Residents rallying in Fifth Ward asking what's being done about the cancer causing contamination

Residents in Fifth Ward, where cancer clusters have been identified, are rallying because they say they don’t want to be forgotten. The group says they appreciate EPA Administrator Michael Regan visiting and hearing their concerns regarding living so close to the Union Pacific Rail Yard and being exposed to cancer-causing chemicals for decades, but they say they want to know what’s being done to help them.

"What do we want? Justice. We will not be ignored. Union Pacific talk with us," the residents chanted across from the rail yard. In the Fifth Ward neighborhood, many of the residents say for too long they've been exposed to harmful chemicals creating what they call an atmosphere for too many deaths. The Texas Department of Health and Human Services says it found elevated counts of cancers in the area known to be associated with the kinds of chemicals found at the Union Pacific site.

RELATED: Houston Fifth Ward residents want answers on cancer cluster

"My youngest sister was lost to cancer, my brother. I have two brothers that were lost to cancer, my father. Nobody deserves this." says Fifth Ward resident Dianne Sutton Osborne.   

"I have lost a husband. I have lost a brother. I have lost a mother, a father-in-law, uncles," adds resident Delores Peterson. 

"Enough is enough, and you will not shut us up. We will not be silenced. This has gone on too long. They have killed off enough of our people. They have messed over our residents. My property is not worth five cents." says resident Sandra Edwards.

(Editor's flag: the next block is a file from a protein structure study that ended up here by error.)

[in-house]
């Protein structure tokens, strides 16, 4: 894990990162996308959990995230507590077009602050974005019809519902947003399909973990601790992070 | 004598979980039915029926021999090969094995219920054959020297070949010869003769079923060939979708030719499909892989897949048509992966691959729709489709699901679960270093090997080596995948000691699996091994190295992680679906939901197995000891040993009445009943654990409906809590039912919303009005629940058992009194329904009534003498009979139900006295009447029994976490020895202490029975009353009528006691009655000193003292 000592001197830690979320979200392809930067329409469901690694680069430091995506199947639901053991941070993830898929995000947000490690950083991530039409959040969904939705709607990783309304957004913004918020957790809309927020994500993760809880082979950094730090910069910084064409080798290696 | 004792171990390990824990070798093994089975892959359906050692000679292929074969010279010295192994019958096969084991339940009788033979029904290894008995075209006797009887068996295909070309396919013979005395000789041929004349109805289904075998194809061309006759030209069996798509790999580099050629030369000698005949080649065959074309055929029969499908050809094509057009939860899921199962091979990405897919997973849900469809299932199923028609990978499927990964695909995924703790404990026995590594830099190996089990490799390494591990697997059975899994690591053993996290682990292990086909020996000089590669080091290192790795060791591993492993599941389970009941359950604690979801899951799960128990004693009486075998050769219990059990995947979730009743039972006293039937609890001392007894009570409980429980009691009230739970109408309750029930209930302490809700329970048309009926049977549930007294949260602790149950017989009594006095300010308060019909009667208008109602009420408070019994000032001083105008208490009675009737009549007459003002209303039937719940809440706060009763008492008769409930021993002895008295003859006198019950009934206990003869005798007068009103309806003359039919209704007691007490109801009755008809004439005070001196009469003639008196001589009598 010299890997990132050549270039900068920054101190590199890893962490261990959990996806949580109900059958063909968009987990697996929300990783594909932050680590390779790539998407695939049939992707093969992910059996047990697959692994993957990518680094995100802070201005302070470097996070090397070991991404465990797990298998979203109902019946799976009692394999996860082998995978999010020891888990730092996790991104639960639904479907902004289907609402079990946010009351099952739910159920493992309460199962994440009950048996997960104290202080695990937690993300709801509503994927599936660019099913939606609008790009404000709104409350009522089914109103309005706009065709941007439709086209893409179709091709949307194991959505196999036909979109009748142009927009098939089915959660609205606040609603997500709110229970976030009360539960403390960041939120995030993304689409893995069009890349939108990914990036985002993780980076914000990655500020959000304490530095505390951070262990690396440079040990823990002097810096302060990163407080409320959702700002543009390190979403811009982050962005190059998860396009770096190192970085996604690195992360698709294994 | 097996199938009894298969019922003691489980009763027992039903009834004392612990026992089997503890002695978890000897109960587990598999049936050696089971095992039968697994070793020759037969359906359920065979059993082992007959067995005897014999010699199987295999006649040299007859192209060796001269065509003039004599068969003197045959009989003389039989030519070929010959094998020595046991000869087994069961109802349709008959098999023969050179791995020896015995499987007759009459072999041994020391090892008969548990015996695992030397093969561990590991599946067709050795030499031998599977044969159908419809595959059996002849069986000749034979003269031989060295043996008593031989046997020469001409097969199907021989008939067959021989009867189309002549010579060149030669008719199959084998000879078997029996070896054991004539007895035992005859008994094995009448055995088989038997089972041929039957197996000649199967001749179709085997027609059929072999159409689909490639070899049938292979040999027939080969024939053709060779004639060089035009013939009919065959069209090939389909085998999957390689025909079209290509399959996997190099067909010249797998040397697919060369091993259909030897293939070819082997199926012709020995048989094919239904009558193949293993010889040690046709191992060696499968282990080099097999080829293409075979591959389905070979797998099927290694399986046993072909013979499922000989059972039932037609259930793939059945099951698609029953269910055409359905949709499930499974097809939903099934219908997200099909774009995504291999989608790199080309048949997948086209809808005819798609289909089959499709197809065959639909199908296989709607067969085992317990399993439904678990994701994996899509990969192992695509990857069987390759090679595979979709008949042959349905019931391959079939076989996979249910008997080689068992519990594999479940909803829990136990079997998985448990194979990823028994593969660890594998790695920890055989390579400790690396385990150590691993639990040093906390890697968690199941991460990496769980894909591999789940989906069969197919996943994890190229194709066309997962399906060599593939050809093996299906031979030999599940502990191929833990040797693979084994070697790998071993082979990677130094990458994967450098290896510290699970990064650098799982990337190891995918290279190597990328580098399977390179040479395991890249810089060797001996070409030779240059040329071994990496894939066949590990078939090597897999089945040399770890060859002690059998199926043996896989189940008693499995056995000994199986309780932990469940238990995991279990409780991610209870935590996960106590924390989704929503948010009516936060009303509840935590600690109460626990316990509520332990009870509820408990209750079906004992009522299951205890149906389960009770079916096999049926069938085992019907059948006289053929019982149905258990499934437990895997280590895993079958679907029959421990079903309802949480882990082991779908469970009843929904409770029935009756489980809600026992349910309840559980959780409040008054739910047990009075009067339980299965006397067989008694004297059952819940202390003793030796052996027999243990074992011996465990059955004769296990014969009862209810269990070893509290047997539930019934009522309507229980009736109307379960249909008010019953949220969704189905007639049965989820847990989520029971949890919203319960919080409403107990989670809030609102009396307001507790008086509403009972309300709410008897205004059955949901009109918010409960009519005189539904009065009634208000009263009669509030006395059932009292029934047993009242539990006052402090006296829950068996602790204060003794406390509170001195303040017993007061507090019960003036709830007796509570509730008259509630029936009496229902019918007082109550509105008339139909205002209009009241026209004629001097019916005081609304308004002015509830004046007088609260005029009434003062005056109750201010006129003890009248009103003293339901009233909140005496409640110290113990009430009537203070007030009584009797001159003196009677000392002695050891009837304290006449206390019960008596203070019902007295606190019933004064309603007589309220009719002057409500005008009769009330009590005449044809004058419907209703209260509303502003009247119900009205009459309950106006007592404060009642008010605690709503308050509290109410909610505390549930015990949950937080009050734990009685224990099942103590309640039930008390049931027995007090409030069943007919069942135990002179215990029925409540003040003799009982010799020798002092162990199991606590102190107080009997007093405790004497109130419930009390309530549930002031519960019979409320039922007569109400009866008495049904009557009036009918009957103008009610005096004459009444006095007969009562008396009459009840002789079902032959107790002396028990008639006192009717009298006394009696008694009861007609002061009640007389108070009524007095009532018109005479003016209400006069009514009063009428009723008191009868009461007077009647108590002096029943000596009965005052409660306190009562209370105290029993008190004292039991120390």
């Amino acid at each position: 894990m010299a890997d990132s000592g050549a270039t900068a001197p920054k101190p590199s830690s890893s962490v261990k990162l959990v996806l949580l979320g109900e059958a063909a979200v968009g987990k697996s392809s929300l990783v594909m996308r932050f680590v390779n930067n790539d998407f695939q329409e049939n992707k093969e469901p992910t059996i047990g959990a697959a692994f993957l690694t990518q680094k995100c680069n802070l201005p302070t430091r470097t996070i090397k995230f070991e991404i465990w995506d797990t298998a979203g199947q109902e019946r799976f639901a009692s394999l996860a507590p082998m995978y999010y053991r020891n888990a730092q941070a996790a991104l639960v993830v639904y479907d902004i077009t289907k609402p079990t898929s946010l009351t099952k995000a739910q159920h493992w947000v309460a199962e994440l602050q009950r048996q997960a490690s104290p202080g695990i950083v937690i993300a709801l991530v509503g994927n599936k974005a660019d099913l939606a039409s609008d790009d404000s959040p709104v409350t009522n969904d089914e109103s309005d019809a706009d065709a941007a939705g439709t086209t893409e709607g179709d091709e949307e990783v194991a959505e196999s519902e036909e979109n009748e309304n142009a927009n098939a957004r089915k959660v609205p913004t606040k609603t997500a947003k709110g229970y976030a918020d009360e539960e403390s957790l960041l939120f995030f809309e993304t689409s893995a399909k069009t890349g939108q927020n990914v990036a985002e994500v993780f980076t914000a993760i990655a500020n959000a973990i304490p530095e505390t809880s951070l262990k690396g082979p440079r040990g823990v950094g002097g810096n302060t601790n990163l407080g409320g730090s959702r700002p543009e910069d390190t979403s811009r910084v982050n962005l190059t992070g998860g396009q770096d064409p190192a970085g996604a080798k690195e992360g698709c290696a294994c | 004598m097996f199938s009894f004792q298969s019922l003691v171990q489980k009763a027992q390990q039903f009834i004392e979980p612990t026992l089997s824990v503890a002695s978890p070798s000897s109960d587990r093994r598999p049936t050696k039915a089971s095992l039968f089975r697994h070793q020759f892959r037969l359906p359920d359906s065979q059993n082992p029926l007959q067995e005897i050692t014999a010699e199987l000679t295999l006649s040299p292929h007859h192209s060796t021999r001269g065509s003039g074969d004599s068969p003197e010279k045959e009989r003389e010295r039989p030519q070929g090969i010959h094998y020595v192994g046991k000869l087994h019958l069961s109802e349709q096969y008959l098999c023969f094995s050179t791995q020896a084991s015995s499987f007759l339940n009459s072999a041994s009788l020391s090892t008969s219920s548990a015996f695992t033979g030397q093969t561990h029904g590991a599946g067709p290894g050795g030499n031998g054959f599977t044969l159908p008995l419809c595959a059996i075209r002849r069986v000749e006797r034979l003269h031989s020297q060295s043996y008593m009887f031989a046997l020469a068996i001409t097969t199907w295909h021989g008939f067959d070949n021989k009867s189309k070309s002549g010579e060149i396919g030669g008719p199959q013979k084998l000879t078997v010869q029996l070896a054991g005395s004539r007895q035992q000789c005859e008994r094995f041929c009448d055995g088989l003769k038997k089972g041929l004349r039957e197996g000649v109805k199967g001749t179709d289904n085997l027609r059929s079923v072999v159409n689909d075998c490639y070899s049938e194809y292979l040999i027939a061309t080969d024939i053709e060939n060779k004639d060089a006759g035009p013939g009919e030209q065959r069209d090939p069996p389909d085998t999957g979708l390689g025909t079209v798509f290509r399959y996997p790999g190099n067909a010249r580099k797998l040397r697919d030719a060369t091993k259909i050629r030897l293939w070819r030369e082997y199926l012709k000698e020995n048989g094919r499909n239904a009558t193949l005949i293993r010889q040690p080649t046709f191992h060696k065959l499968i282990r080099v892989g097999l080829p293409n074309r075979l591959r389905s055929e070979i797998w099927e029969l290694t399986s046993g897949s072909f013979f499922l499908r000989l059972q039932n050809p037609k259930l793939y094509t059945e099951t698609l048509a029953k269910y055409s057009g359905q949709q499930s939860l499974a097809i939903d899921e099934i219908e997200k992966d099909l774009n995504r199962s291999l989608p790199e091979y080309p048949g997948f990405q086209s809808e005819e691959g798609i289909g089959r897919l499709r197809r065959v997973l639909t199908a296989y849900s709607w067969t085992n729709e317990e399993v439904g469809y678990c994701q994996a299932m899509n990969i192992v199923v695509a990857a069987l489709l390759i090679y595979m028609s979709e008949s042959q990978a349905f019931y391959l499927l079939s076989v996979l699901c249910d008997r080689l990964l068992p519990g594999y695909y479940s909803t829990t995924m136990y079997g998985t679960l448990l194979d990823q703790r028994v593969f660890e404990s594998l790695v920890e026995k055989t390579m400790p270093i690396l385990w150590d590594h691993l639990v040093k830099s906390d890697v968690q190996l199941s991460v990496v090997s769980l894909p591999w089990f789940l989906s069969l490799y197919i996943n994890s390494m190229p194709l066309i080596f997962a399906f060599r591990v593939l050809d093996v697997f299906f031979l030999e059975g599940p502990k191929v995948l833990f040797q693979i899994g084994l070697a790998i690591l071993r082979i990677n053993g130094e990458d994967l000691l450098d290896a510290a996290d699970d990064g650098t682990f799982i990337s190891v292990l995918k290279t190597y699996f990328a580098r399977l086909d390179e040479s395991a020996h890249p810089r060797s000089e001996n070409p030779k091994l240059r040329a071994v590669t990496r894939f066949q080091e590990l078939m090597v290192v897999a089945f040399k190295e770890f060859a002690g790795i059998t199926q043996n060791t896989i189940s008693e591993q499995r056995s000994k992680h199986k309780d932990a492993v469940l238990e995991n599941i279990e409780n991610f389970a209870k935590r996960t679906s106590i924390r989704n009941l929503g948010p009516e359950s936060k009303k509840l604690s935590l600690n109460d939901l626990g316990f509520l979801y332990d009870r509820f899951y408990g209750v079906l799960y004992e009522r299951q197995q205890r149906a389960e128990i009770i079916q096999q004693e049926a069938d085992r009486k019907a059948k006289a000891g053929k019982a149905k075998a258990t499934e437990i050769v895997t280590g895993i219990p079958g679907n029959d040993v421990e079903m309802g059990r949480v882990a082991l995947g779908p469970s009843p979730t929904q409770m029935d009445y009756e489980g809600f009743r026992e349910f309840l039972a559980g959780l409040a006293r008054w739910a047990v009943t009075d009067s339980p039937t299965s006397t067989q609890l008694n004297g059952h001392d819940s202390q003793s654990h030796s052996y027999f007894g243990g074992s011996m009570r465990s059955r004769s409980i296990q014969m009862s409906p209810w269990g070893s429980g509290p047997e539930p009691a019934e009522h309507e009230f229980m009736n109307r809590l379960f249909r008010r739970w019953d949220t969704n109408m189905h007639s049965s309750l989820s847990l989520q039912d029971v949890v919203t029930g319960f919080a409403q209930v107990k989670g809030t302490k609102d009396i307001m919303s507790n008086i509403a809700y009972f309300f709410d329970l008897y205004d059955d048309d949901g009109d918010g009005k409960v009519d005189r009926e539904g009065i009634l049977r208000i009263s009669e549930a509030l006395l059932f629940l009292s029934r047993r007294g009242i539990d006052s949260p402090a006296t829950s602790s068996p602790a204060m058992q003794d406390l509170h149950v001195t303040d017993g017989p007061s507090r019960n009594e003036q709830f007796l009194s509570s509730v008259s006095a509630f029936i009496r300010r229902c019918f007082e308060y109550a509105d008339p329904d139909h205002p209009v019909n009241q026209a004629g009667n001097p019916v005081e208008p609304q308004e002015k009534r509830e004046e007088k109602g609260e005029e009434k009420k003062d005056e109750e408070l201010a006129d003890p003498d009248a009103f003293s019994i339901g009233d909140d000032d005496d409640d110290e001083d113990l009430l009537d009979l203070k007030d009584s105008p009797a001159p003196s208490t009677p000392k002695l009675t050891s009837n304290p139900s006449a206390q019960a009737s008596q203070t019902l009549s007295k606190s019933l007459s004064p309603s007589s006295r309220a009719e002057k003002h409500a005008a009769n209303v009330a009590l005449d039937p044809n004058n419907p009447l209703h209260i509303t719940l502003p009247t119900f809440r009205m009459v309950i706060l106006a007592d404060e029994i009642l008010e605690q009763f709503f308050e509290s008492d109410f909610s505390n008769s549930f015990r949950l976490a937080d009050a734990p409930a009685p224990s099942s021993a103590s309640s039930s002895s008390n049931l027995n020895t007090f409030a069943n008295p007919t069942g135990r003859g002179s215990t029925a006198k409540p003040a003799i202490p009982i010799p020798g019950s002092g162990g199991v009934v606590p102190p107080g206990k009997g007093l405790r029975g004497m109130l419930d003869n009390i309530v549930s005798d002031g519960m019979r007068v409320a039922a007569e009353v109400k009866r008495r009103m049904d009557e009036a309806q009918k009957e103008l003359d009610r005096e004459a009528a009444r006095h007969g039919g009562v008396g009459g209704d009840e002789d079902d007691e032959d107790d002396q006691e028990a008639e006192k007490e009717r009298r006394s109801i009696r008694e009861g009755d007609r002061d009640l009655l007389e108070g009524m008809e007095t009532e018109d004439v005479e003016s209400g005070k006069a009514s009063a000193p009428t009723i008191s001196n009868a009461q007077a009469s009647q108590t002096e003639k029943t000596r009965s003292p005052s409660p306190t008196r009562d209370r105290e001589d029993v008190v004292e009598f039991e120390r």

"Quite frankly for many of those people, it’s a life or death issue. I get it. I understand it, and we’re going to be right there fighting alongside them," says Houston Mayor Sylvester Turner who says the good news is the residents now have EPA Administrator Michael Regan as an advocate. 

RELATED: Residents happy to see EPA tackle Fifth Ward cancer cluster after decades of death, pollution

After touring Fifth Ward in November, Regan made several changes, including implementing unannounced inspections at suspected non-compliant facilities and launched a pollution accountability team. 

"He literally talked to us probably longer than Union Pacific has ever spoken to us and that’s something to really think about," says Fifth Ward Resident Joetta Stevenson. 

RELATED: 'People have already died,' Houston, residents demand relief from chronic pollution during EPA chief's visit

"The goal now is to do everything we can to push Union Pacific and others to come up with a plan, possibly to move people away from the plume," said Turner.

RELATED: Houston mayor asks Union Pacific to help pay for families to move away from cancer cluster area

Union Pacific sent FOX 26 the following statement:

"Union Pacific has followed permitting and remediation requirements from the Texas Commission on Environmental Quality (TCEQ) since acquiring the site in 1997. We've consistently met with many stakeholders and are planning meetings with more in the future. Scientists, engineers, and other experts have been conducting environmental studies, assessments, and cleanup work at the site under the supervision of the TCEQ for decades. All the studies, data, and remediation work has been shared with the U.S. Environmental Protection Agency and the Texas Commission on Environmental Quality, and is publicly available on our website. We are now seeking a renewal of our permit with TCEQ to continue this important work, and it is our hope that the community and others will support our permit."